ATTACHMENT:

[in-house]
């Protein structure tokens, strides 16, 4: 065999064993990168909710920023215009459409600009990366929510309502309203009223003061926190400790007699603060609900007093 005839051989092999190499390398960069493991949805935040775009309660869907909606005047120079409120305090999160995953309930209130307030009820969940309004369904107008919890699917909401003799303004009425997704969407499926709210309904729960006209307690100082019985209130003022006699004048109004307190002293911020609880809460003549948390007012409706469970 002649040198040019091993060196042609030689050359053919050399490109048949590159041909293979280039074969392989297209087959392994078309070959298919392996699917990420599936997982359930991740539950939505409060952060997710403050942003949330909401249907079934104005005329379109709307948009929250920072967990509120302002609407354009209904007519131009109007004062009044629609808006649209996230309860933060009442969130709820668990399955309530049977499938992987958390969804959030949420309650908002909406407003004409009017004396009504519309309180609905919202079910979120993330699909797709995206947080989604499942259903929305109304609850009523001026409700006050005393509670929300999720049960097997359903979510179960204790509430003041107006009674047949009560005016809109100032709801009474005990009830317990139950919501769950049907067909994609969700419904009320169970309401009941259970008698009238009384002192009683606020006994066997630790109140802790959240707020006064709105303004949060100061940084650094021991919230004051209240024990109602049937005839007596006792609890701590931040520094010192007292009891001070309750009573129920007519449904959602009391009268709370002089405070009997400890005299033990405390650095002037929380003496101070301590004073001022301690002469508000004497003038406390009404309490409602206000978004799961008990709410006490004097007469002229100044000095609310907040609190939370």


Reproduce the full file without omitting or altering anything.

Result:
[in-house]
């Protein structure tokens, strides 16, 4: 065999064993990168909710920023215009459409600009990366929510309502309203009223003061926190400790007699603060609900007093 005839051989092999190499390398960069493991949805935040775009309660869907909606005047120079409120305090999160995953309930209130307030009820969940309004369904107008919890699917909401003799303004009425997704969407499926709210309904729960006209307690100082019985209130003022006699004048109004307190002293911020609880809460003549948390007012409706469970 002649040198040019091993060196042609030689050359053919050399490109048949590159041909293979280039074969392989297209087959392994078309070959298919392996699917990420599936997982359930991740539950939505409060952060997710403050942003949330909401249907079934104005005329379109709307948009929250920072967990509120302002609407354009209904007519131009109007004062009044629609808006649209996230309860933060009442969130709820668990399955309530049977499938992987958390969804959030949420309650908002909406407003004409009017004396009504519309309180609905919202079910979120993330699909797709995206947080989604499942259903929305109304609850009523001026409700006050005393509670929300999720049960097997359903979510179960204790509430003041107006009674047949009560005016809109100032709801009474005990009830317990139950919501769950049907067909994609969700419904009320169970309401009941259970008698009238009384002192009683606020006994066997630790109140802790959240707020006064709105303004949060100061940084650094021991919230004051209240024990109602049937005839007596006792609890701590931040520094010192007292009891001070309750009573129920007519449904959602009391009268709370002089405070009997400890005299033990405390650095002037929380003496101070301590004073001022301690002469508000004497003038406390009404309490409602206000978004799961008990709410006490004097007469002229100044000095609310907040609190939370």